Quantifying Uncertainties in Rainfall Maps from Cellular Communication Networks
Abstract:The core idea behind rainfall retrievals from commercial microwave link networks is to measure the decrease in power due to attenuation of the electromagnetic signal by raindrops along the link path. Accurate rainfall measurements are of vital importance in hydrological applications, for instance, flash-flood early-warning systems, agriculture, and climate modeling. Hence, such an alternative technique fulfills the need for measurements with higher resolution in time and space, especially in places where standard rain gauge-networks are scarce or poorly maintained.
Rainfall estimation via commercial microwave link networks, at country-wide scales, has recently been demonstrated. Despite their potential applicability in rainfall estimation at higher spatiotemporal resolutions, the uncertainties present in link-based rainfall maps are not yet fully comprehended. Now we attempt to quantify the inherent sources of uncertainty present in interpolated maps computed from commercial microwave link rainfall retrievals. In order to disentangle these sources of uncertainty we identified four main sources of error: 1) microwave link measurements, 2) availability of microwave link measurements, 3) spatial distribution of the network, and 4) interpolation methodology.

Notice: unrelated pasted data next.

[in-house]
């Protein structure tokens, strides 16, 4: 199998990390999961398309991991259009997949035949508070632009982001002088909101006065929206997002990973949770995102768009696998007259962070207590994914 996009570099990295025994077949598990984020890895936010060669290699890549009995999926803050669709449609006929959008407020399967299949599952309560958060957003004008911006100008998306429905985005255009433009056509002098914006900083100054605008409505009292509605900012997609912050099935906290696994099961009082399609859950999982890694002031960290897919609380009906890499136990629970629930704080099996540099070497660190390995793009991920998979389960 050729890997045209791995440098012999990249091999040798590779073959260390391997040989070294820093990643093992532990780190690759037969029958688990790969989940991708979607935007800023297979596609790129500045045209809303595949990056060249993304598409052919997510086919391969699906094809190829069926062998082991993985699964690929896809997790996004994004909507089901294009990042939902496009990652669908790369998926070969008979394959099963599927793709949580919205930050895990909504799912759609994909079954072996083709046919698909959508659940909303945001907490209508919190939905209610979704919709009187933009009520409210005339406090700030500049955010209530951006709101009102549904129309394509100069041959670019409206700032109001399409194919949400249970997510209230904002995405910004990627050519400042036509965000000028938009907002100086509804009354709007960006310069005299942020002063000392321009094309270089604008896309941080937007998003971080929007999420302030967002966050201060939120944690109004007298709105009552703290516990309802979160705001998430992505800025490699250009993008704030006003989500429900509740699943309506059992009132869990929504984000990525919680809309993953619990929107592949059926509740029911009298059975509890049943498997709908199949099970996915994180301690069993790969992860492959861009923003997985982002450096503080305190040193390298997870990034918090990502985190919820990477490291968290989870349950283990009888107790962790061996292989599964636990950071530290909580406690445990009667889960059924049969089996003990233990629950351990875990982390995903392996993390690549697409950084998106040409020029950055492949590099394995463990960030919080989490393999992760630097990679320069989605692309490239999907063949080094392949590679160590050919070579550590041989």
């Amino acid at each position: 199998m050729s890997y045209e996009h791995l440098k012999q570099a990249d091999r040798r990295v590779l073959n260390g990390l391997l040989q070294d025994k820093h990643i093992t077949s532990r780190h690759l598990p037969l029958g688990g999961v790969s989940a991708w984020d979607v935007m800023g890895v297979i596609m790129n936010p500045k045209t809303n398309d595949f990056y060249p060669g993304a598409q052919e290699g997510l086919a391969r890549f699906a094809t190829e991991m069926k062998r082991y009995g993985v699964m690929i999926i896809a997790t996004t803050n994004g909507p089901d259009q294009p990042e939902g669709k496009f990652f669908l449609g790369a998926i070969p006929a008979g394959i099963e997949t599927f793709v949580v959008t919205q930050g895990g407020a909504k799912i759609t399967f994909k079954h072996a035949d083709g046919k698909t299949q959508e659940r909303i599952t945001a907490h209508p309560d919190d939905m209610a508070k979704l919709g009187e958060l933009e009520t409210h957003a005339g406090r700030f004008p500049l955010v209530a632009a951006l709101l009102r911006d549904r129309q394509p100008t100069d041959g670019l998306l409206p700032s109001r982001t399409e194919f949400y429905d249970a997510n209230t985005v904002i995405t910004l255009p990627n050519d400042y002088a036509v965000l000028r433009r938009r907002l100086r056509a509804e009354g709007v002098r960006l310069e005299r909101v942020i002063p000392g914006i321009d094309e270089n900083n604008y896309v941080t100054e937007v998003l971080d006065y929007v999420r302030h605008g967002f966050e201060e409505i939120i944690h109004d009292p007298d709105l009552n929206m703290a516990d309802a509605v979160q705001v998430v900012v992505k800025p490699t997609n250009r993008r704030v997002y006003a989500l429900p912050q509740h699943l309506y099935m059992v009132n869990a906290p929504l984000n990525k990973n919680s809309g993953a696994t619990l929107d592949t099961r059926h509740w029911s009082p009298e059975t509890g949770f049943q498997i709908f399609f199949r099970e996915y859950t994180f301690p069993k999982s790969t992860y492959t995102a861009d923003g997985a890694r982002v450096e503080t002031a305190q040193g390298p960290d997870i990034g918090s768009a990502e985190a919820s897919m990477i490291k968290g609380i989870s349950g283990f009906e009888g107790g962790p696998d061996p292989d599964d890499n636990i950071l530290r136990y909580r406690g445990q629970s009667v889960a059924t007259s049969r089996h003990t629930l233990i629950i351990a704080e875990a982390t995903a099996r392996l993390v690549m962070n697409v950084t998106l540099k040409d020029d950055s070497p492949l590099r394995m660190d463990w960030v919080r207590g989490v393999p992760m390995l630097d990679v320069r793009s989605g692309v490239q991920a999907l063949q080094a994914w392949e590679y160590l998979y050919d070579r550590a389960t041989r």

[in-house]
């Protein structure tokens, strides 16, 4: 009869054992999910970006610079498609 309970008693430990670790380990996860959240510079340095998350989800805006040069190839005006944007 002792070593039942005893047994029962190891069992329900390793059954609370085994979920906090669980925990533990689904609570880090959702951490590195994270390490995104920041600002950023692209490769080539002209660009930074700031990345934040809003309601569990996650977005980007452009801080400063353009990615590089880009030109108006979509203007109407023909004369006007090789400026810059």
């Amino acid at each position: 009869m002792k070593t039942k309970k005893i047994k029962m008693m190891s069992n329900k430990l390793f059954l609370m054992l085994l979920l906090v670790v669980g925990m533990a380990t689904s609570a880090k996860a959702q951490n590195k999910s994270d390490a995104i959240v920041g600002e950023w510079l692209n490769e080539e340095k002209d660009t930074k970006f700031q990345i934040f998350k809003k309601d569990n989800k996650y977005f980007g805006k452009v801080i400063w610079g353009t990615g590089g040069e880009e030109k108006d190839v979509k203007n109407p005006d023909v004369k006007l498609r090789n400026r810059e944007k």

We computed more than 1000 rainfall fields, for The Netherlands, from real and simulated microwave link data. These rainfall fields were compared to quality-controlled gauge-adjusted radar rainfall maps considered as ground-truth. Thus we were able to quantify the contribution of errors in microwave link measurements to the overall uncertainty. The actual performance of the commercial microwave link network is affected by the intermittent availability of the links, not only in time but also in space. We simulated a fully-operational network in time and space, and thus we quantified the role of the availability of microwave link measurements to the overall uncertainty.
This research showed that the largest source of uncertainty is related to the microwave link measurements themselves (~55%). The second largest source of uncertainty (~20%) is attributed to the intermittence in the availability of microwave link data.